Imagine that you are a salesperson tasked with selling a special product. Most people know very little about the product, and many have had a bad experience with similar items. People can’t see what you are selling, and it is unlikely to impact their lives immediately.
Such is the plight of the reporter who covers the physical sciences. Science writers on this beat know its hazards, from having to describe the intricacies of quantum gravity to dealing with readers who hated chemistry in high school. Yet some journalists are still compelled accept the challenge, often driven by a love for a particular scientific field.
“It’s a very important role,” says Kathryn Jepsen, editor-in-chief of Symmetry, a magazine that covers particle physics and is published by the Fermilab and SLAC national laboratories. Physicists, chemists and mathematicians devote their lives to research, just like their biological science counterparts. And research that is funded by taxpayers deserves coverage, no matter the discipline. “It’s really only going to be worth it if the science can be translated back to the public, to the rest of the world,” she says.
“So many people have had bad experiences with math in school,” adds Julie Rehmeyer, a contributing editor at Discover magazine who has a mathematics background. “My mission in writing about math is in some small way to heal that wound for people.” Producing math stories that are engaging and understandable is empowering to readers, she says.
It’s hard to write stories about physical science research that readers with no background in the subject can grasp. “There’s no trick that’s going to make it easy for everybody,” says Brian Hayes, a senior writer at American Scientist who has written extensively on computer science and math. But with perseverance and some creativity, he says, it’s possible to write a piece on the physical sciences that people will enjoy and understand.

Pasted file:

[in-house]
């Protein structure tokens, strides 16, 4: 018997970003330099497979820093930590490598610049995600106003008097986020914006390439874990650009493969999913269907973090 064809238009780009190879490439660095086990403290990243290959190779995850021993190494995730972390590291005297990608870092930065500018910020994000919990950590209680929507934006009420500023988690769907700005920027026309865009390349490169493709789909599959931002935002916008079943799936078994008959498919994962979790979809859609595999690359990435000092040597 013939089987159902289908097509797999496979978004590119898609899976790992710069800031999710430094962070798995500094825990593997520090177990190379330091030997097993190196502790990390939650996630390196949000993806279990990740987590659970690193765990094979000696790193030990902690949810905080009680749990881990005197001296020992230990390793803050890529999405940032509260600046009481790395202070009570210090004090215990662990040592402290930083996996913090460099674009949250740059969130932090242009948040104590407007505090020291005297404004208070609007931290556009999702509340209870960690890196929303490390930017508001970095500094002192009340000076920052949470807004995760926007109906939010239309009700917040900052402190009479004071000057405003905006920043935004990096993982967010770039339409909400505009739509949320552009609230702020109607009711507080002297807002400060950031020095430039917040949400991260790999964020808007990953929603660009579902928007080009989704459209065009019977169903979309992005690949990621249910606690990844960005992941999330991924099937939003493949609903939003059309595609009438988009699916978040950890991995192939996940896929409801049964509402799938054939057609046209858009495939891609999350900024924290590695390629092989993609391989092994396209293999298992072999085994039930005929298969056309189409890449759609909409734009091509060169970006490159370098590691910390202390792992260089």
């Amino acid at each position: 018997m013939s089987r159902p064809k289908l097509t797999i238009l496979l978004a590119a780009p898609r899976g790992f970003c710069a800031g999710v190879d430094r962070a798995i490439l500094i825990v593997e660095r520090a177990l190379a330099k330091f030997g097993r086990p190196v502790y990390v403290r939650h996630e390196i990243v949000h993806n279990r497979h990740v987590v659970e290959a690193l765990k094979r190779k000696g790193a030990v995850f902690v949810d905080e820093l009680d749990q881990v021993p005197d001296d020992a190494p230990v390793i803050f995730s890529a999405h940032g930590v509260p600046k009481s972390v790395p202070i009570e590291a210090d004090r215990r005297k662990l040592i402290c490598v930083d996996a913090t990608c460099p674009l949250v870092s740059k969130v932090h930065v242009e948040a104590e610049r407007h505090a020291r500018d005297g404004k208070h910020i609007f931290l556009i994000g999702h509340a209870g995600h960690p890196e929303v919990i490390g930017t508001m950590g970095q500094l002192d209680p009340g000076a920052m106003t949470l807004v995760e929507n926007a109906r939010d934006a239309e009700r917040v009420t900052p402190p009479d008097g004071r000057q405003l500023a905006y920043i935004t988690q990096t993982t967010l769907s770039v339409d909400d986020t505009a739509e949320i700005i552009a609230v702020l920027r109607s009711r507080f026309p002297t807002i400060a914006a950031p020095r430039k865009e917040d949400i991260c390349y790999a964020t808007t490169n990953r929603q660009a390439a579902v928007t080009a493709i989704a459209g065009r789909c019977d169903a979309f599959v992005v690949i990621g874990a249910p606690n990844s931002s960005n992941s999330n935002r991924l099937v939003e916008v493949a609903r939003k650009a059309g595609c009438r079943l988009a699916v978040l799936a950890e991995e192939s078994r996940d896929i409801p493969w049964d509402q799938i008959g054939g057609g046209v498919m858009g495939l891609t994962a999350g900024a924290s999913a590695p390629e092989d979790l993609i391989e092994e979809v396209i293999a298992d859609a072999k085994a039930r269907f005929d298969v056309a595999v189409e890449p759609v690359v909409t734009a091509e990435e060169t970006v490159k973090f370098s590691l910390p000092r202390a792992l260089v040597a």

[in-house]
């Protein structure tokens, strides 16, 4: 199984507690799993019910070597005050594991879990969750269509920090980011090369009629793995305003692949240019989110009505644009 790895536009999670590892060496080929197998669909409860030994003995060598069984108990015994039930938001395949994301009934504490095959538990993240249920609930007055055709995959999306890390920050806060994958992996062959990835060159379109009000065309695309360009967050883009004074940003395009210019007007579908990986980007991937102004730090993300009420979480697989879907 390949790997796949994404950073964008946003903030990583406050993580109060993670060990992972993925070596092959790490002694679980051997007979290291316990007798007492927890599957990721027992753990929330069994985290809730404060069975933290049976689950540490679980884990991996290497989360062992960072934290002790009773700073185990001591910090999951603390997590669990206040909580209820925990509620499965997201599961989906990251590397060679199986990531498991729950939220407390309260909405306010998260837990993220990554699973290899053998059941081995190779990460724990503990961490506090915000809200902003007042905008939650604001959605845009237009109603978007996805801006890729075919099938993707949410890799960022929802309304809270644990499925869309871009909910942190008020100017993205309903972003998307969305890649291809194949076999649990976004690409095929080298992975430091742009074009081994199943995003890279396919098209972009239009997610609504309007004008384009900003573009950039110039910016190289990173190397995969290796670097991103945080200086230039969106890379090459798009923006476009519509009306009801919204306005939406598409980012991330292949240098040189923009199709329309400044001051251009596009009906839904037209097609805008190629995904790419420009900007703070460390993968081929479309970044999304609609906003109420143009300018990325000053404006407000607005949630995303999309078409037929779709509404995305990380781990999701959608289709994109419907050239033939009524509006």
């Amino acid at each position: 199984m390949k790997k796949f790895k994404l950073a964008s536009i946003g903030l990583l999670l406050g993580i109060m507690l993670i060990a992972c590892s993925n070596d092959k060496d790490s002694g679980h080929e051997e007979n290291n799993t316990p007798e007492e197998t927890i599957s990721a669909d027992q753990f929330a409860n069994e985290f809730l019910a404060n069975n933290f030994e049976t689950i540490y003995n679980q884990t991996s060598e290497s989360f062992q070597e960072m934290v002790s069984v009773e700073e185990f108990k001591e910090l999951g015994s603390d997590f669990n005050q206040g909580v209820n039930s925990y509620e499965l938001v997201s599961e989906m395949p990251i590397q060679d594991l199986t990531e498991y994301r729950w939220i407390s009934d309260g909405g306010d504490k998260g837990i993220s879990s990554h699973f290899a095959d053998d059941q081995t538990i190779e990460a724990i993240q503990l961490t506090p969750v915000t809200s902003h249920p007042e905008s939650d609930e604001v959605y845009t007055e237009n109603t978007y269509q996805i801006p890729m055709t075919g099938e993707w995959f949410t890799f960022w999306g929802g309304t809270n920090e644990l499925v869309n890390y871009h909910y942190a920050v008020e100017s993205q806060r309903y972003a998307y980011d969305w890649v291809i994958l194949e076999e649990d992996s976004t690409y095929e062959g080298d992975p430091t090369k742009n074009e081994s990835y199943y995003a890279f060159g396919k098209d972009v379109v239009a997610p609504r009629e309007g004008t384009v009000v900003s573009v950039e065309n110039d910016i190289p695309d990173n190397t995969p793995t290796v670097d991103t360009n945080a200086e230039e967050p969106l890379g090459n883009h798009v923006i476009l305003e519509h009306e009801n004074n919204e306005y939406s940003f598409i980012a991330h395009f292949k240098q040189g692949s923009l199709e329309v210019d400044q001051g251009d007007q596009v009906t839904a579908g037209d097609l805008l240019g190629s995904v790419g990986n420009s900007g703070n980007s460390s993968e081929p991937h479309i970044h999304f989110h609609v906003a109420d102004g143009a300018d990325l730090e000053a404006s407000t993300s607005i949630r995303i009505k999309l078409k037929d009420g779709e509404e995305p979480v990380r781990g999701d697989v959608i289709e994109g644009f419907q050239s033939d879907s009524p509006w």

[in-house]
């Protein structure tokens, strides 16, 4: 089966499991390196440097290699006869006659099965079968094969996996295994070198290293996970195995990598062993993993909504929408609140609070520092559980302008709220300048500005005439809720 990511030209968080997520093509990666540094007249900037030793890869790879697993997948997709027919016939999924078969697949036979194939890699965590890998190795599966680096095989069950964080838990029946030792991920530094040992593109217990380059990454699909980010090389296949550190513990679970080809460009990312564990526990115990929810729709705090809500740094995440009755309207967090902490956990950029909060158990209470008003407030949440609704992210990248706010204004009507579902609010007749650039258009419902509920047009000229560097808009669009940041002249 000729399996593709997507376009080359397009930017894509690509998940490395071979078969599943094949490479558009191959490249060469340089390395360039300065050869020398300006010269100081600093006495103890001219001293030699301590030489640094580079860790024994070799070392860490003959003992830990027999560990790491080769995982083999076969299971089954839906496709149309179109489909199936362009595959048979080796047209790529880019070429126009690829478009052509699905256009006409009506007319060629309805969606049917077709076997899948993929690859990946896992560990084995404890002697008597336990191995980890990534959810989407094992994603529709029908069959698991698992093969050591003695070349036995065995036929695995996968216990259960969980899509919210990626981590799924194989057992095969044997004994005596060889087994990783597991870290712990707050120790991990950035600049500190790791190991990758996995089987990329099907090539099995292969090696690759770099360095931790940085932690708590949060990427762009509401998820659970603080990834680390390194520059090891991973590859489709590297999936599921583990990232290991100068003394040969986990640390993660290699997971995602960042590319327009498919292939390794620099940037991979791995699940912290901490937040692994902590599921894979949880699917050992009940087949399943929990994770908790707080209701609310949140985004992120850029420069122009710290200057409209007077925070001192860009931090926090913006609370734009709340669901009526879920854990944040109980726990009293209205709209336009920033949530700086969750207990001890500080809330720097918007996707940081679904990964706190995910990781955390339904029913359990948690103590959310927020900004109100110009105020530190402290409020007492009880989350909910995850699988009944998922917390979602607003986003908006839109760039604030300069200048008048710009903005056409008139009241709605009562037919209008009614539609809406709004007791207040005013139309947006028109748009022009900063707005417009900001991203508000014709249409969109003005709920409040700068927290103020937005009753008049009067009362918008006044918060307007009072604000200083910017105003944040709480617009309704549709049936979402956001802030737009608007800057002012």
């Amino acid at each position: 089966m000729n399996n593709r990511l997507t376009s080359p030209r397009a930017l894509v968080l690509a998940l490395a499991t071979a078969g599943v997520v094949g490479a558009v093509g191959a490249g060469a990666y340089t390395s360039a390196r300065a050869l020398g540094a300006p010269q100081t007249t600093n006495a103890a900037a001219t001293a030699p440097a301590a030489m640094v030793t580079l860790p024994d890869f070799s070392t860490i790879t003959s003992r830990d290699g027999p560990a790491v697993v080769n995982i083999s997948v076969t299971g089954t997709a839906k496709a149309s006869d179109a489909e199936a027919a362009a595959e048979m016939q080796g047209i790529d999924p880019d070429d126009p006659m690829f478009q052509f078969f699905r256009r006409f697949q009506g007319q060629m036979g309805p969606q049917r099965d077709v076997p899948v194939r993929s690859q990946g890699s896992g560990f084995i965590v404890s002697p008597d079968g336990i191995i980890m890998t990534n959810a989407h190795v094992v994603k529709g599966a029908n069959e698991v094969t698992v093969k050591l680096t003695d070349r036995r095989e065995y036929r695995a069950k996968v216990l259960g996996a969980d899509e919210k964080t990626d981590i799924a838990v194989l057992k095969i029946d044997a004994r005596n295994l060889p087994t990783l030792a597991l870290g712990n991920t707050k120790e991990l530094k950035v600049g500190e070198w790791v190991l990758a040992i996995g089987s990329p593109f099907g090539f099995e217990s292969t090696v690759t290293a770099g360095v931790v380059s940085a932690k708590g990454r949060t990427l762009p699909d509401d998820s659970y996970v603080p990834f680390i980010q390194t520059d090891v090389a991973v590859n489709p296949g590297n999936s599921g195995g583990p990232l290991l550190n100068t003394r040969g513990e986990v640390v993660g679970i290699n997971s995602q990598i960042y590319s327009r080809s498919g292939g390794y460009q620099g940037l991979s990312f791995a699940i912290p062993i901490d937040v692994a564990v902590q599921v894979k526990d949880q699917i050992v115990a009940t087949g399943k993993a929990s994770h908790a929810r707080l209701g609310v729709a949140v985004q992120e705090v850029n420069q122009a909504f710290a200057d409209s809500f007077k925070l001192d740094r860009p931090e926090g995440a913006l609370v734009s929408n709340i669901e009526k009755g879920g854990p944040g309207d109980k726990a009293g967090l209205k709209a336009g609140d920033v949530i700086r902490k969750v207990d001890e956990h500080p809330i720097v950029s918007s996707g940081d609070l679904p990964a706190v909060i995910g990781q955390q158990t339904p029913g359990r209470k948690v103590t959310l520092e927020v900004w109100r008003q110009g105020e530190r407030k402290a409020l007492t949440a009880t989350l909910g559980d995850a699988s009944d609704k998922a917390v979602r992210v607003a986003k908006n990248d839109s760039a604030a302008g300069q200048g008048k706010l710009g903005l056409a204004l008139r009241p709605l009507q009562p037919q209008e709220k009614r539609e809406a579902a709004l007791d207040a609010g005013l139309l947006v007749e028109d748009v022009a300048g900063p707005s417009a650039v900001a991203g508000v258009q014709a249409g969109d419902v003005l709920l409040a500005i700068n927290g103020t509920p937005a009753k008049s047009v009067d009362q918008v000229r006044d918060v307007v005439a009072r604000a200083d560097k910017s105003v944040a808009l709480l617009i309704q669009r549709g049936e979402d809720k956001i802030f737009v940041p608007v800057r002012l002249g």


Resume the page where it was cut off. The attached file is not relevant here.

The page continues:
Capturing the attention of an audience begins with story choice. Rehmeyer says she tends to choose topics that readers can immediately connect to. In a 2011 story for Science News, she wrote about how topology, one of the most abstract fields of mathematics, was used “to discover a new subgroup of breast cancer patients with a 100 percent survival rate.” Rehmeyer had previously written about this field of research and found the story when the lead scientist contacted her directly.
Less experienced writers can often find an angle for a math story in other high-impact science articles because math is foundational to so many disciplines, Rehmeyer says. Talks at large conferences, like the Joint Mathematics Meetings or the American Chemical Society national meeting, can also be a good source for stories. Specialized journals sometimes reveal interesting research, but such articles are rare and take a lot of time to find.
Stories that connect science to current popular culture often find success. “Tie it to the World Cup, a movie coming out or a holiday,” says Jennifer Ouellette, author of the blog Cocktail Party Physics at Scientific American and four popular science books including The Calculus Diaries: How Math Can Help You Lose Weight, Win in Vegas, and Survive a Zombie Apocalyse. Rehmeyer chose the 2008 presidential election as a news peg to publish a Science News story about research—published a year earlier—from a team of economists and statisticians who found that “it’s not irrational to vote in the hope of affecting the outcome.”